Companies Say the Darnedest Things As They Try to Avoid Regulation
Tobacco. Leaded paint. Junk food. Sugar-laced soda. Seems like every time communities or states try to pass laws that would help protect families and children from unhealthy products, a public relations effort is unleashed by the makers of those products and their allies.
Scientists friendly to industry are funded to cast doubt on the consensus of other scientists that say cigarette smoke causes cancer or that sugar-sweetened drinks are a major contributor to diabetes.
Front groups disparage the regulatory efforts and talk about the freedoms that may be taken away — like people's "right" to smoke cigarettes on airplanes or in restaurants, or the "first amendment rights" of companies to advertise junk food to toddlers.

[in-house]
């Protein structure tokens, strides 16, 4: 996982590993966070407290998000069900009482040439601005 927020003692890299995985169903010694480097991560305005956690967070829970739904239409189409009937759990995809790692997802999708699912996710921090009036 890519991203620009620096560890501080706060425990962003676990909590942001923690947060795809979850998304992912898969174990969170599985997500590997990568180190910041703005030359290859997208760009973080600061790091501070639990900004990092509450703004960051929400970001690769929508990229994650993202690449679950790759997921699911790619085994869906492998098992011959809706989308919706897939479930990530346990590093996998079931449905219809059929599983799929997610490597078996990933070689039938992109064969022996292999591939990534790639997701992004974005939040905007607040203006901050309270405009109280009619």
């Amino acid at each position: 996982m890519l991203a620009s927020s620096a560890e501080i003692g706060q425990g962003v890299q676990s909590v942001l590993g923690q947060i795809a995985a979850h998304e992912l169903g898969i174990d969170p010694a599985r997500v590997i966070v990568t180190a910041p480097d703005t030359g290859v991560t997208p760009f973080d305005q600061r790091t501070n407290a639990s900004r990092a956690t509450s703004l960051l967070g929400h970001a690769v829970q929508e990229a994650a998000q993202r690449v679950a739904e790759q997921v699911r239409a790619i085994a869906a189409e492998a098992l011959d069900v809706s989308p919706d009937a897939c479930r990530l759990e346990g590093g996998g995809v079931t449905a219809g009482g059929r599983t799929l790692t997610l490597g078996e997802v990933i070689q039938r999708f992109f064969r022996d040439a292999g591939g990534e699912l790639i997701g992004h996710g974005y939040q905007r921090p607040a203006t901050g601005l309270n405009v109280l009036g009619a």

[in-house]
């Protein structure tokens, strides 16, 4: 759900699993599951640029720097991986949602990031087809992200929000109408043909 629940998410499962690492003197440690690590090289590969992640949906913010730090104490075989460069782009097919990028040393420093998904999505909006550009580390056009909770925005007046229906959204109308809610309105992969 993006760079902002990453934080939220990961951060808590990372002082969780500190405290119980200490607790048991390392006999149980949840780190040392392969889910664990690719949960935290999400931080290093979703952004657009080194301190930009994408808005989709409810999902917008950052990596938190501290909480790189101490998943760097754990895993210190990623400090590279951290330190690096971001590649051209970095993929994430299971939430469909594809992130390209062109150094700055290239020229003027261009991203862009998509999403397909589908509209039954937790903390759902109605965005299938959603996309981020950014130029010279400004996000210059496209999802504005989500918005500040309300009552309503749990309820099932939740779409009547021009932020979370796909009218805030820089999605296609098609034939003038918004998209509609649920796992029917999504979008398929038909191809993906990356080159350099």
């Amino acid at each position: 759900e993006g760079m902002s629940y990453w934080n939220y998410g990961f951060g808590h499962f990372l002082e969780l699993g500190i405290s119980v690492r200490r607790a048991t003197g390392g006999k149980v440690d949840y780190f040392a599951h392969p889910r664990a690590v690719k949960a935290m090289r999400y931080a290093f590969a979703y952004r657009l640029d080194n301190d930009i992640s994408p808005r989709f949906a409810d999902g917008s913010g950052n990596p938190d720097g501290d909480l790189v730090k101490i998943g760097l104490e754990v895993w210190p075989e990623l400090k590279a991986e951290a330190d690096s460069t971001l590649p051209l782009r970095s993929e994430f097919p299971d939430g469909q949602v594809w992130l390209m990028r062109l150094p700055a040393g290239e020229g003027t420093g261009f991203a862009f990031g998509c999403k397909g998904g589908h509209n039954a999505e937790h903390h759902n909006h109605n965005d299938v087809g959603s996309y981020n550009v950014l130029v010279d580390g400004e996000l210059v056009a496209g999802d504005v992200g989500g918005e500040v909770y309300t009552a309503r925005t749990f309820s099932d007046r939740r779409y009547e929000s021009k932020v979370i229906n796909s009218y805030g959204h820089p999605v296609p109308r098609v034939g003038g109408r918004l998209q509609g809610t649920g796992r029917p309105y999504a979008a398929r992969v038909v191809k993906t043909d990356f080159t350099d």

Companies start telling us how much they care about us and our children and create new programs to demonstrate it.
In a two-part series that began yesterday and concludes today, Prevention Institute's Rob Waters and William L. Haar take a look at Coca-Cola's new "Live Positively" campaign and at the "nanny state" rhetoric raised by so-called independent groups that promote junk science, and can be counted on to oppose any attempt to rein in the marketing of unhealthy products.
We all want a marketplace that supports small businesses to sell healthy products and families to have truly healthy choices in buying food for their children.
Check out the series here — and then do what you can to raise awareness in your community — with a letter to the editor, a conversation with your neighbors, or a dialogue with a merchant you know about stocking healthy items.